August 14, 2007
Dogwoods Suffering in High Heat, Drought
By Leigh Landini Wright, The Paducah Sun, Ky.
Aug. 14--Dogwood trees need a little bit of stress every August to set blooms for the following year.
But weeks of 90 to 100-degree temperatures coupled with little measurable rainfall is a bit much, said Kathy Keeney, horticulturist for the City of Paducah. Keeney has driven through the Dogwood Trail and noticed several trees under significant stress. Leaves are beginning to look dull and yellow, and the tips are dying back, said Dava Hayden, University of Kentucky Extension agent in horticulture in McCracken County.
"Nearly all of the dogwoods are affected severely by drought," Hayden said. "Next year we may see more tip die-back."
Buds are forming now on dogwoods but need water to help them fill out, Keeney said.
The Rev. Hank and Grace Russell have several drought-stricken dogwood trees in their yard in the West End along the Dogwood Trail.
"I am kind of concerned," Hank Russell said. "I think I'll have to turn on the hose and soak all night, but that would cost a lot of money. I've noticed that some of my neighbors are doing selective watering. I would hate to lose the dogwoods. They're a part of our place."
Keeney and Hayden both recommend watering trees and shrubs with an inch of water a week, whether it comes from a sprinkler or a soaker hose. Both recommend using a gauge to measure so that the trees aren't overwatered, which can be just as damaging as drought.
"Next year will be the major upset," Hayden said. "My grandmother lives on the Dogwood Trail, and about half of her dogwood is dead. She was hoping that it would come back next year, but I had to tell her that it wouldn't. Watering properly is the key."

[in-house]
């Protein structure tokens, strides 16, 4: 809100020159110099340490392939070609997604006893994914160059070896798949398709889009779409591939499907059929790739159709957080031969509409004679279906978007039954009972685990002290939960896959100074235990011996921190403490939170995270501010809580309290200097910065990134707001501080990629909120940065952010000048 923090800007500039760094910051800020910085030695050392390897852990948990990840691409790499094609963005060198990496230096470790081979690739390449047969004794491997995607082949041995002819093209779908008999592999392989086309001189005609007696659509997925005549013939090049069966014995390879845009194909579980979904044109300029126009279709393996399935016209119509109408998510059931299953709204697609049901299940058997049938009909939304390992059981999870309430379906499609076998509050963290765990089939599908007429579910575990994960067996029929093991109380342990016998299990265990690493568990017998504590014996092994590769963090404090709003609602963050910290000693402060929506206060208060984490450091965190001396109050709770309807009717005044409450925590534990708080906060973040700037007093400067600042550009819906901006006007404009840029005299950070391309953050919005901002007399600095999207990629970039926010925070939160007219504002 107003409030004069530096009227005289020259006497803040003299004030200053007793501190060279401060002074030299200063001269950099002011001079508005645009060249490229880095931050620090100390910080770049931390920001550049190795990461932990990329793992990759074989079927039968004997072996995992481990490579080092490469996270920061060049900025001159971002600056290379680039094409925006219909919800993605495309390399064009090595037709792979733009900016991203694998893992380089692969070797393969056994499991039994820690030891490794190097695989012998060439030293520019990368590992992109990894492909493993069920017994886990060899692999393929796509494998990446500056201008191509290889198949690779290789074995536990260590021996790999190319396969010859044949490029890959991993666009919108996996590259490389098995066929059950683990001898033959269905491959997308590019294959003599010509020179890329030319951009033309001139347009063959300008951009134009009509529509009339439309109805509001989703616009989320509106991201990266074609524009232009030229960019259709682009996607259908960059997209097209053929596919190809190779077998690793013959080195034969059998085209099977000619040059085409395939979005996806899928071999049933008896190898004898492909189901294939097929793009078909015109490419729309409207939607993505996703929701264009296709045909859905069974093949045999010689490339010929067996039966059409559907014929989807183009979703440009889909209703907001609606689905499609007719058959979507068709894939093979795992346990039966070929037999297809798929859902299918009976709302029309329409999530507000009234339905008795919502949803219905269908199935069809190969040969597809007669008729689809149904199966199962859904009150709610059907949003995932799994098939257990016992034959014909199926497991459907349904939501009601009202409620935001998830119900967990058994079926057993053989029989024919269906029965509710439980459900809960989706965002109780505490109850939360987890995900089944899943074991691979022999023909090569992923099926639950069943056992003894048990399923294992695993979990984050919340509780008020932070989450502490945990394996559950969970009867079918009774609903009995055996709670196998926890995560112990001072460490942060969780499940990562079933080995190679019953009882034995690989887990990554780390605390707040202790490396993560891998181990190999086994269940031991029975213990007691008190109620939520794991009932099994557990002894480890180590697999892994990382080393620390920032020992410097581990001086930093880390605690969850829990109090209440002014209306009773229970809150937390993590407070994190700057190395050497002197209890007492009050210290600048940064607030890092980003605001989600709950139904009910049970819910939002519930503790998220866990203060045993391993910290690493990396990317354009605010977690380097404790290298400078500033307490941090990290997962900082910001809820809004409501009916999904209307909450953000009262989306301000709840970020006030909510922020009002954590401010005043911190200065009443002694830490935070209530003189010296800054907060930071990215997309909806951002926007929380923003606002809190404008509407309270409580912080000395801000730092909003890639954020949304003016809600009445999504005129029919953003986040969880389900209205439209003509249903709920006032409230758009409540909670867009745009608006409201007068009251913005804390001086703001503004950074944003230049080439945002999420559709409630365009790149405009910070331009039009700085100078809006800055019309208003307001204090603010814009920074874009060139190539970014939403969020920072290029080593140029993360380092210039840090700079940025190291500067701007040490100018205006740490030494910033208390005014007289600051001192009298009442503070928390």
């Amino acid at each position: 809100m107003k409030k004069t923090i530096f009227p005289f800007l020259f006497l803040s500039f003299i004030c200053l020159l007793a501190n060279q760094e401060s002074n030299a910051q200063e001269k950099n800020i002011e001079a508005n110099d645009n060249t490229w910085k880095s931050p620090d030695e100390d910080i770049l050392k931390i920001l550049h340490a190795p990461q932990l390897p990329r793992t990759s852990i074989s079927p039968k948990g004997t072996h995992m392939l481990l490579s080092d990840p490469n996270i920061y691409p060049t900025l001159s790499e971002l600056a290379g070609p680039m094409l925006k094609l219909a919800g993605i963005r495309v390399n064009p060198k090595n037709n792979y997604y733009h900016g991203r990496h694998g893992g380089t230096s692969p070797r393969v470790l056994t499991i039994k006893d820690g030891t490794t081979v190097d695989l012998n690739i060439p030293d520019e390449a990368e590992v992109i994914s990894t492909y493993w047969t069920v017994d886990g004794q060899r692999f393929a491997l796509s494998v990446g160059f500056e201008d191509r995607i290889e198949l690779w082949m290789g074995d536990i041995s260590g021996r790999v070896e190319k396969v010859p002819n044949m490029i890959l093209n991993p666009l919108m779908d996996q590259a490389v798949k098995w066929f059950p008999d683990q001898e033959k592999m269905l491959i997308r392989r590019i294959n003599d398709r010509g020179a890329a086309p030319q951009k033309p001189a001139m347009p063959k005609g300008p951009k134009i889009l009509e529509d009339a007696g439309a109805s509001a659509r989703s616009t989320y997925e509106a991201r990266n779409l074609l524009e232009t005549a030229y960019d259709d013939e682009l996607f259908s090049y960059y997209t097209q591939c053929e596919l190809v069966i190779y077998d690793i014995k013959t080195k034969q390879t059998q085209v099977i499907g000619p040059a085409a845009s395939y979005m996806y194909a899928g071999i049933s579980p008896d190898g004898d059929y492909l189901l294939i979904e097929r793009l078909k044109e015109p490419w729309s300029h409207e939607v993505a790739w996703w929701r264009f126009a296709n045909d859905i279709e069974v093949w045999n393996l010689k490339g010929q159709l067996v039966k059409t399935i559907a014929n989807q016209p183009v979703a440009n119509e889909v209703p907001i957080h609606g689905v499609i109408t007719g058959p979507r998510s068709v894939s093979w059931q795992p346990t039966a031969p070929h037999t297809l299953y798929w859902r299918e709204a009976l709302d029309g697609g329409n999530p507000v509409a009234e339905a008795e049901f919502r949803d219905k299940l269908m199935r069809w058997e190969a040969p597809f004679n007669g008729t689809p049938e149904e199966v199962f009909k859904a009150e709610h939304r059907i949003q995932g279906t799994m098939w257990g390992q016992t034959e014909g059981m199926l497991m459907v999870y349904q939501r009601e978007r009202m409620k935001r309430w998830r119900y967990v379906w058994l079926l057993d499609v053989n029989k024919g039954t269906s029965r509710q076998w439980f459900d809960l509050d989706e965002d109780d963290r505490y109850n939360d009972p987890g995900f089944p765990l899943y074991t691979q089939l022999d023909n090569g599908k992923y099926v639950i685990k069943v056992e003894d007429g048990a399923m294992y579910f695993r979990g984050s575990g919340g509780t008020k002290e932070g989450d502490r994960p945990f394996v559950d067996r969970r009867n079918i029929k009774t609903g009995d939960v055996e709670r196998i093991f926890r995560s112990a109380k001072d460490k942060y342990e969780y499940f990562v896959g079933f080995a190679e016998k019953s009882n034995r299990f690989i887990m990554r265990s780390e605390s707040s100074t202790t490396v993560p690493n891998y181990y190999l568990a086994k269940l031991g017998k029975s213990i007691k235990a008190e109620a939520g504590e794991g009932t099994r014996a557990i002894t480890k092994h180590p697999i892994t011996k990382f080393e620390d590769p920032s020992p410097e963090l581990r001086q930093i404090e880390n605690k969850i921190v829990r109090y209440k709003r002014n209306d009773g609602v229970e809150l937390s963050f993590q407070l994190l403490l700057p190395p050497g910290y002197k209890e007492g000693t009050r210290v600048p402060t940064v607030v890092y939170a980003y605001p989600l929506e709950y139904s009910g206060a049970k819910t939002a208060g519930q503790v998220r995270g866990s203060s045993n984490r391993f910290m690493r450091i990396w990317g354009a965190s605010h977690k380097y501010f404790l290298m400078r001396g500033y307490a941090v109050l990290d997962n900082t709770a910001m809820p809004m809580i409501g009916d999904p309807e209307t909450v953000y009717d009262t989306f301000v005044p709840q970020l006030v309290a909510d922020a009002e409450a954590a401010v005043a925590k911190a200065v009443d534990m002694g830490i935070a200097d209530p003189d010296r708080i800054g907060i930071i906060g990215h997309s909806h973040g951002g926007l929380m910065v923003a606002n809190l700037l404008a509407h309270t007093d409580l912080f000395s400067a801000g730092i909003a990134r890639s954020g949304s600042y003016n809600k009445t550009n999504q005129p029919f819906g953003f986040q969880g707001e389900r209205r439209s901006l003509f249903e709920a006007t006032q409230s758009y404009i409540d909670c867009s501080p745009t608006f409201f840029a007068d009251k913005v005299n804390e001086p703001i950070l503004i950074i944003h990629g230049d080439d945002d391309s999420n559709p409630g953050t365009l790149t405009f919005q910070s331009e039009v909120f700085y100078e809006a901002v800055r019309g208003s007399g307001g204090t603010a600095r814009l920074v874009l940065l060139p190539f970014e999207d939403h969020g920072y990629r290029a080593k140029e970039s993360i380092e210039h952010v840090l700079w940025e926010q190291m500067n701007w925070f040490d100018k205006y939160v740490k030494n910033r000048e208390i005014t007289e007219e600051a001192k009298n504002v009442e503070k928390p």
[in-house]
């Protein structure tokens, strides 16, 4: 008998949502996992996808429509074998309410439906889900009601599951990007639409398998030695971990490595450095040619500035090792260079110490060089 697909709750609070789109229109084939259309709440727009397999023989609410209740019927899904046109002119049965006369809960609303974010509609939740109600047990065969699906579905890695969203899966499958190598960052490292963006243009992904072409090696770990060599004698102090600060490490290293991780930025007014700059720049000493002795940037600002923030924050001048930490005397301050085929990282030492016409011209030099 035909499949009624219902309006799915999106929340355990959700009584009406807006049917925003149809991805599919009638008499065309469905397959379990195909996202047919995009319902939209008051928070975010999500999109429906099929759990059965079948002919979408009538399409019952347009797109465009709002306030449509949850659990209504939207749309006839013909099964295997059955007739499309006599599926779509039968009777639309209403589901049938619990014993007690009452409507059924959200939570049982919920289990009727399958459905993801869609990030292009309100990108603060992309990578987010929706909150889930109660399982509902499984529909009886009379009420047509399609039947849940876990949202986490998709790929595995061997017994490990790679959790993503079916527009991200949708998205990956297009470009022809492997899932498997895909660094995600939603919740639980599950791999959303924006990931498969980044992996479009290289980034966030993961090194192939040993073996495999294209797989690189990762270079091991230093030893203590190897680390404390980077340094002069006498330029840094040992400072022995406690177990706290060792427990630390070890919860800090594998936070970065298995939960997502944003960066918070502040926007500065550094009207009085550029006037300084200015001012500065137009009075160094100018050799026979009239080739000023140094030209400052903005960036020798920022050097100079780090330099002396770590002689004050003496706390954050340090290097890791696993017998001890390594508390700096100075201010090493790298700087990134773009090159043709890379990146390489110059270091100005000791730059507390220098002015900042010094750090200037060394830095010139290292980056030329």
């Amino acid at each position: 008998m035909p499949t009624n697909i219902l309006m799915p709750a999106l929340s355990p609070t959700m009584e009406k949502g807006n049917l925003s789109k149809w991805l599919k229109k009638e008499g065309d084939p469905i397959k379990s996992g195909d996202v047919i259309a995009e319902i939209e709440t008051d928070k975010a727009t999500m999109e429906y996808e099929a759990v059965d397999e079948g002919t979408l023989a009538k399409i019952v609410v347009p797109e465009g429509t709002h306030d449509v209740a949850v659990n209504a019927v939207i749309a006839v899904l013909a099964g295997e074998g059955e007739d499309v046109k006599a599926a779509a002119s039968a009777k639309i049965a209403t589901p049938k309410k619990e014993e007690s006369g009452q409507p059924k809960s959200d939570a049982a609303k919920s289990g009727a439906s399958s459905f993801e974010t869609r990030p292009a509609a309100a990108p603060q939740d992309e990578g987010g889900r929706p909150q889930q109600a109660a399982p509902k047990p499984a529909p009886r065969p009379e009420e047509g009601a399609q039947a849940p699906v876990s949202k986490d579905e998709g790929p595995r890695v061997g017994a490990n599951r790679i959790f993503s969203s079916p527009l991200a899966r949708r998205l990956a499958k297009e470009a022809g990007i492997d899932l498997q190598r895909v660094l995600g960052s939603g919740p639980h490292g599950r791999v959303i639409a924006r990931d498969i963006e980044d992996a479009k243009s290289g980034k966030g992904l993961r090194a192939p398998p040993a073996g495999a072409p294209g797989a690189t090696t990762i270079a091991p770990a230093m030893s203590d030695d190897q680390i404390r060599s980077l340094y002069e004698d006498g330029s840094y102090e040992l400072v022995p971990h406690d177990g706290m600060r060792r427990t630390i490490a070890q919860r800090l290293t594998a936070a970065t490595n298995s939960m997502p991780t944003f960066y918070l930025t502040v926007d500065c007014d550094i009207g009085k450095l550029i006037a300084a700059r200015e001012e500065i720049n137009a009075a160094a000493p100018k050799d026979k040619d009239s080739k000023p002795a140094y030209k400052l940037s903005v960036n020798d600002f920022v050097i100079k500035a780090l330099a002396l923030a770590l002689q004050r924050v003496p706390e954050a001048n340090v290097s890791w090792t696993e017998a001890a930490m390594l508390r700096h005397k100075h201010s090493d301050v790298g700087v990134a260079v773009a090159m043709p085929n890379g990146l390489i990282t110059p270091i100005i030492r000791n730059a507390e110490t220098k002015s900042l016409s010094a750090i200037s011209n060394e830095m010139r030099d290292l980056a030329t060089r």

Younger trees are more susceptible to dry conditions, but Hayden said all trees are at risk if the drought continues much longer.
"We really need people to water all their ornamentals," Keeney said. "They need an inch of water a week, and that can be split into two watering sessions."
Keeney has received help from the Paducah Fire Department with watering trees and shrubs in Noble Park, along city-maintained boulevards, along downtown streets and in parks. When the fire department has to flush the water from its trucks, it is discharging the excess onto the plantings along city boulevards instead of the storm sewers.
When to WATER: Early in the morning before the heat of the day. The University of Kentucky Extension Service says plants watered late in the day may have wet leaves into the evening hours and may develop disease.
How often TO WATER: Frequent shallow watering, such as from a sprinkler, promotes shallow roots. Plants watered in this matter are even more susceptible to drought damage. Less frequent but thorough watering is recommended.
Mulch: Mulched beds lose less water to evaporation. However, only use mulch at a depth of 2 to 3 inches. Too much mulch can promote disease and root problems.
Source: University of Kentucky Extension
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